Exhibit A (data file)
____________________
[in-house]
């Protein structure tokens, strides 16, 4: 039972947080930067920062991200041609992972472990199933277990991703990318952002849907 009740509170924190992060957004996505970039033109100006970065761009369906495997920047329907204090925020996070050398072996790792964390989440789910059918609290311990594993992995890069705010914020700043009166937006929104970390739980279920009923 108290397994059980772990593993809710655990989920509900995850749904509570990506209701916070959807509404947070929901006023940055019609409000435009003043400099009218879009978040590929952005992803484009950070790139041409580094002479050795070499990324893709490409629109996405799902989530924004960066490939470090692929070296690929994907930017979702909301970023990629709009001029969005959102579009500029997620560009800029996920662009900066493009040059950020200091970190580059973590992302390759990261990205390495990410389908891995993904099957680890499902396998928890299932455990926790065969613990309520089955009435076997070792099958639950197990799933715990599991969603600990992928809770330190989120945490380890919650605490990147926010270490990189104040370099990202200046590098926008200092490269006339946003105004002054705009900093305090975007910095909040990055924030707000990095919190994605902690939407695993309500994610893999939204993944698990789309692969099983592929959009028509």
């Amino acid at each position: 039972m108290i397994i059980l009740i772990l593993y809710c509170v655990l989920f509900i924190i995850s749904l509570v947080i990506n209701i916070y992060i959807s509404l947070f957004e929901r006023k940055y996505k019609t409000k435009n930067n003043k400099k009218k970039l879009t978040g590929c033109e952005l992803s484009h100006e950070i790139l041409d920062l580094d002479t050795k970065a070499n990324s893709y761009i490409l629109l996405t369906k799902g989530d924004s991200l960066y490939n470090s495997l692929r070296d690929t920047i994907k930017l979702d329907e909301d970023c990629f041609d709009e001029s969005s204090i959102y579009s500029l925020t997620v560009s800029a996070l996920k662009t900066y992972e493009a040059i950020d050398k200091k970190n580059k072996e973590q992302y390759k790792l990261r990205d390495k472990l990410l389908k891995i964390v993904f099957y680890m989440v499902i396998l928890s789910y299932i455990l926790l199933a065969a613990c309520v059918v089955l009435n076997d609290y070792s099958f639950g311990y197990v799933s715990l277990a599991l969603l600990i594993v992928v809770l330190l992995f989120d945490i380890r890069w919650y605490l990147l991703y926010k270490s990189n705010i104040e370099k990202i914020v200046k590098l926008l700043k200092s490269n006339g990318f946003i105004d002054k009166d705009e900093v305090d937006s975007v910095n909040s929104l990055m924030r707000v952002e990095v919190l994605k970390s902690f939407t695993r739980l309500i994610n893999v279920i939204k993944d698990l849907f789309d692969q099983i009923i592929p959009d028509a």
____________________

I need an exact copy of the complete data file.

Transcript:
[in-house]
């Protein structure tokens, strides 16, 4: 039972947080930067920062991200041609992972472990199933277990991703990318952002849907 009740509170924190992060957004996505970039033109100006970065761009369906495997920047329907204090925020996070050398072996790792964390989440789910059918609290311990594993992995890069705010914020700043009166937006929104970390739980279920009923 108290397994059980772990593993809710655990989920509900995850749904509570990506209701916070959807509404947070929901006023940055019609409000435009003043400099009218879009978040590929952005992803484009950070790139041409580094002479050795070499990324893709490409629109996405799902989530924004960066490939470090692929070296690929994907930017979702909301970023990629709009001029969005959102579009500029997620560009800029996920662009900066493009040059950020200091970190580059973590992302390759990261990205390495990410389908891995993904099957680890499902396998928890299932455990926790065969613990309520089955009435076997070792099958639950197990799933715990599991969603600990992928809770330190989120945490380890919650605490990147926010270490990189104040370099990202200046590098926008200092490269006339946003105004002054705009900093305090975007910095909040990055924030707000990095919190994605902690939407695993309500994610893999939204993944698990789309692969099983592929959009028509």
């Amino acid at each position: 039972m108290i397994i059980l009740i772990l593993y809710c509170v655990l989920f509900i924190i995850s749904l509570v947080i990506n209701i916070y992060i959807s509404l947070f957004e929901r006023k940055y996505k019609t409000k435009n930067n003043k400099k009218k970039l879009t978040g590929c033109e952005l992803s484009h100006e950070i790139l041409d920062l580094d002479t050795k970065a070499n990324s893709y761009i490409l629109l996405t369906k799902g989530d924004s991200l960066y490939n470090s495997l692929r070296d690929t920047i994907k930017l979702d329907e909301d970023c990629f041609d709009e001029s969005s204090i959102y579009s500029l925020t997620v560009s800029a996070l996920k662009t900066y992972e493009a040059i950020d050398k200091k970190n580059k072996e973590q992302y390759k790792l990261r990205d390495k472990l990410l389908k891995i964390v993904f099957y680890m989440v499902i396998l928890s789910y299932i455990l926790l199933a065969a613990c309520v059918v089955l009435n076997d609290y070792s099958f639950g311990y197990v799933s715990l277990a599991l969603l600990i594993v992928v809770l330190l992995f989120d945490i380890r890069w919650y605490l990147l991703y926010k270490s990189n705010i104040e370099k990202i914020v200046k590098l926008l700043k200092s490269n006339g990318f946003i105004d002054k009166d705009e900093v305090d937006s975007v910095n909040s929104l990055m924030r707000v952002e990095v919190l994605k970390s902690f939407t695993r739980l309500i994610n893999v279920i939204k993944d698990l849907f789309d692969q099983i009923i592929p959009d028509a």